Converting Unix Shell Aliases to PowerShell

Posted on . Tagged with: powershell, unix, windows, shell, and scripts.

I’ve been using Windows a lot recently and have been quite enjoying it. Some things are new, but most are old and familiar. But after using a lot of shell aliases over the last decade of using Linux & macOS, I needed them to come over with me. I’ve been using PowerShell 7, inside Windows Terminal (and mostly VS Code as the editor), and so far have pulled over my Git aliases. If you’re trying to bring over your own, this should be enough to get you going.

PowerShell has an equivalent profile configuration file which can be found in:


…and available as $profile. From here, you can configure aliases and functions which are loaded across each session.

There’s a couple of nuances in converting existing aliases to PowerShell though, as an example I’m converting the following which covers all of the cases I’ve seen so far:

In Unix Shell:

alias gws='git status -sb'
alias gl='gll -20'
alias gll="git log --pretty='format:%C(yellow)%h %C(blue)%ad %C(reset)%s%C(red)%d %C(green)%an%C(reset), %C(cyan)%ar' --date=short"

In PowerShell:

function Get-GitStatus { git status -sb $args }
function Get-GitLog([string] $limit)  {
  git log --pretty='format:%C(yellow)%h %C(blue)%ad %C(reset)%s%C(red)%d %C(green)%an%C(reset), %C(cyan)%ar' --date=short $limit

function Get-GitLogShort {
  Get-GitLog '-20'

Set-Alias gws Get-GitStatus
Set-Alias gl Get-GitLogShort
Set-Alias gll Get-GitLog

Notably, aliases don’t expand in place, which means you can’t automatically chain additional arguments. To do this, we need to use a function to wrap what we like to do and then use $args (a special argument equivalent to $@) to capture anything further. This is also the case if we want to be explicit about requiring further arguments, too.

By convention, functions are named Verb-Noun. I’m using a separate call to Set-Alias to replicate the original pattern I’m copying, but there is a way to define these directly on functions.

This is my current $profile, which is not without the occasional problem, but is working well so far:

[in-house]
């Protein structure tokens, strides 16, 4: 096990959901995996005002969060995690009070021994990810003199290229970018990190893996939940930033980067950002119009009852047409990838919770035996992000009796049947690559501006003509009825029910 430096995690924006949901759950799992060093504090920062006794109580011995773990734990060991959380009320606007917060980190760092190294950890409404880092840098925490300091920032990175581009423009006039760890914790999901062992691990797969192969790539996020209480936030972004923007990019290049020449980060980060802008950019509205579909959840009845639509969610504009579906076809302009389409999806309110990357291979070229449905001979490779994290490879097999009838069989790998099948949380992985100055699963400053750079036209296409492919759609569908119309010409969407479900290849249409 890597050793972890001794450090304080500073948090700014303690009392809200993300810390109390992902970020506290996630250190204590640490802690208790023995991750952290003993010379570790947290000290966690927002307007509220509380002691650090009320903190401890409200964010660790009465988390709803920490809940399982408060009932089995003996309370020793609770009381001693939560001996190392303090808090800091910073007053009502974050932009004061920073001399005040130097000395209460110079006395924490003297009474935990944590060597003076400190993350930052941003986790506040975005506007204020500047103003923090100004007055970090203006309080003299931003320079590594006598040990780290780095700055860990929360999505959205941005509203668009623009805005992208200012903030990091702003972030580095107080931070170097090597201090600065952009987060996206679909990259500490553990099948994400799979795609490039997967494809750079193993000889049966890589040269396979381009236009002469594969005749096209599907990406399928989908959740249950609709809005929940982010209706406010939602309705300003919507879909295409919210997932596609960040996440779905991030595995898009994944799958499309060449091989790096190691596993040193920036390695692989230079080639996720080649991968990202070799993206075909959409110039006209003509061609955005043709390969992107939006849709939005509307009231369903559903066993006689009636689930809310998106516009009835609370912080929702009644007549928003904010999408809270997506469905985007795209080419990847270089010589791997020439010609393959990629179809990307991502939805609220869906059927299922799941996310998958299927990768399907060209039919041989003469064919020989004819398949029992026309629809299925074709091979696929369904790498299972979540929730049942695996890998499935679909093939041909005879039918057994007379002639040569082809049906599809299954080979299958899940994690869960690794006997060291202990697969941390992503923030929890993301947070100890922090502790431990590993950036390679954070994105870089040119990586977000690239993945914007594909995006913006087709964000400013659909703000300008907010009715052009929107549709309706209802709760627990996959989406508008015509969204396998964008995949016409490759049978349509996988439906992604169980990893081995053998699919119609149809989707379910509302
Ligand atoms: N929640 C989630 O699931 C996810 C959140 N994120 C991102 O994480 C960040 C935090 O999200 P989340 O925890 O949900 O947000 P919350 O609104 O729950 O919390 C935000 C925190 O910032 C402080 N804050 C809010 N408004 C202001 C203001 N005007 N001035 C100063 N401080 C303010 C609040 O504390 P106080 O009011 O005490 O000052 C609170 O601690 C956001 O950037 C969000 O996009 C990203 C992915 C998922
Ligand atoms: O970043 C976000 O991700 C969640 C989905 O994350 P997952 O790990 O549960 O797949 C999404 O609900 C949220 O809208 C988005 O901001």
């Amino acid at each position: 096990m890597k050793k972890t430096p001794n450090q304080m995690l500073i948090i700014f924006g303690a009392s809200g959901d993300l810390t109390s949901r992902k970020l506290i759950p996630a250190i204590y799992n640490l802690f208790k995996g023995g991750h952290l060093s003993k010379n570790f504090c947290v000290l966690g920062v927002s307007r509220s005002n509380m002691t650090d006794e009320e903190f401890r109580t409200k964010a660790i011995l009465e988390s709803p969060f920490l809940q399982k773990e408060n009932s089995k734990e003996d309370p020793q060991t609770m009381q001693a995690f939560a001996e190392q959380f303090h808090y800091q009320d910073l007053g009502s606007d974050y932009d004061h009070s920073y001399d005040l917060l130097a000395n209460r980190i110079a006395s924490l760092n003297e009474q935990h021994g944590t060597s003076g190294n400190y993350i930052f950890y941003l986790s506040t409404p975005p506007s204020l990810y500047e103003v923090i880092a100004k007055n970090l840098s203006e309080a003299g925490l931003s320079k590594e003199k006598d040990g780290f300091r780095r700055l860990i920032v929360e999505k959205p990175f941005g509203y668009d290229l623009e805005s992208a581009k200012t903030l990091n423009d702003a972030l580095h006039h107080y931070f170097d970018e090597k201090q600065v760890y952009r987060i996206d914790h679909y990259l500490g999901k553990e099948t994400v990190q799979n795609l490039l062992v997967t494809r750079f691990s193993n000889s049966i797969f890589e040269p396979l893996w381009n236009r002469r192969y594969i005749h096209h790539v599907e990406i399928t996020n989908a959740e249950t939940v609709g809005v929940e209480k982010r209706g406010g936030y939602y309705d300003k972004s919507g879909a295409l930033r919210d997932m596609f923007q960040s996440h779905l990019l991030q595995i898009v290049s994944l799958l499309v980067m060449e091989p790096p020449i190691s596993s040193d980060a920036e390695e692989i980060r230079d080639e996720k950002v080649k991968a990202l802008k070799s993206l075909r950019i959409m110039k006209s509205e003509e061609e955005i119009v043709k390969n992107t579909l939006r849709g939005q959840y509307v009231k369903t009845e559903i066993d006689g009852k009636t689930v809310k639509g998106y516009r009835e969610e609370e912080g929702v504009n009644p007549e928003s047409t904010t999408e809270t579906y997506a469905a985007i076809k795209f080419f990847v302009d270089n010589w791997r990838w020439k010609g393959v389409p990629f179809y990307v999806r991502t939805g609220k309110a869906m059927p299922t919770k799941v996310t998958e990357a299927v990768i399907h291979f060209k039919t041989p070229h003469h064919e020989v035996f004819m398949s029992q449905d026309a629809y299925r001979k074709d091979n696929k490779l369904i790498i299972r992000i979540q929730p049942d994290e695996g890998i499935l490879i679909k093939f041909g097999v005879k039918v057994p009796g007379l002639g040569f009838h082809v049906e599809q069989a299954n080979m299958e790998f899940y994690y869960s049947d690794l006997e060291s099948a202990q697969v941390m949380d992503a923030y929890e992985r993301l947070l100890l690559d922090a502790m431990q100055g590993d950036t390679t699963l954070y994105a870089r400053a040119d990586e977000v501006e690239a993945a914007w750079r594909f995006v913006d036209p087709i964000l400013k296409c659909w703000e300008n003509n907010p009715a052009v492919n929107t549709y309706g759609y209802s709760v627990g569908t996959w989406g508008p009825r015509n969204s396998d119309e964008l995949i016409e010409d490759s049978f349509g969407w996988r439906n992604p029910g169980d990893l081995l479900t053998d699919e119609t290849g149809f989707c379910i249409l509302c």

function Get-Git {
  ($isGit = git symbolic-ref HEAD) > $null

  if ($isGit) {
    $time_since_last_commit = git log -1 --pretty=format:"%ar"
    Write-Output "Last commit: ${time_since_last_commit}"
    git status --short --branch $args

function Get-GitStatus { git status -sb $args }
function Get-GitBranch { git branch -vv $args }
function New-GitCommit { git commit --verbose $args }
function New-GitCommitAll { git commit --verbose --all $args }
function New-GitFixupCommit { git commit --fixup HEAD $args }
function New-GitCheckout { git checkout $args }
function New-GitAddition { git add $args }
function New-GitPush { git push $args }
function New-GitForcePush { git push --force-with-lease $args }
function New-GitRebase { git rebase $args }
function New-GitStash { git stash $args }
function Get-GitDiff { git diff --no-ext-diff $args }
function Get-GitLog([string] $limit)  {
  git log --pretty='format:%C(yellow)%h %C(blue)%ad %C(reset)%s%C(red)%d %C(green)%an%C(reset), %C(cyan)%ar' --date=short $limit

function Get-GitLogShort {
  Get-GitLog '-20'

Set-Alias g Get-Git
Set-Alias gws Get-GitStatus
Set-Alias gb Get-GitBranch
Set-Alias -Name gc -Value New-GitCommit -Force
Set-Alias gca New-GitCommitAll
Set-Alias gcf New-GitFixupCommit
Set-Alias gco New-GitCheckout
Set-Alias gia New-GitAddition
Set-Alias -Name gp -Value New-GitPush -Force
Set-Alias gpf New-GitForcePush
Set-Alias gr New-GitRebase
Set-Alias gs New-GitStash
Set-Alias gwd Get-GitDiff
Set-Alias -Name gl -Value Get-GitLogShort -Force
Set-Alias gll Get-GitLog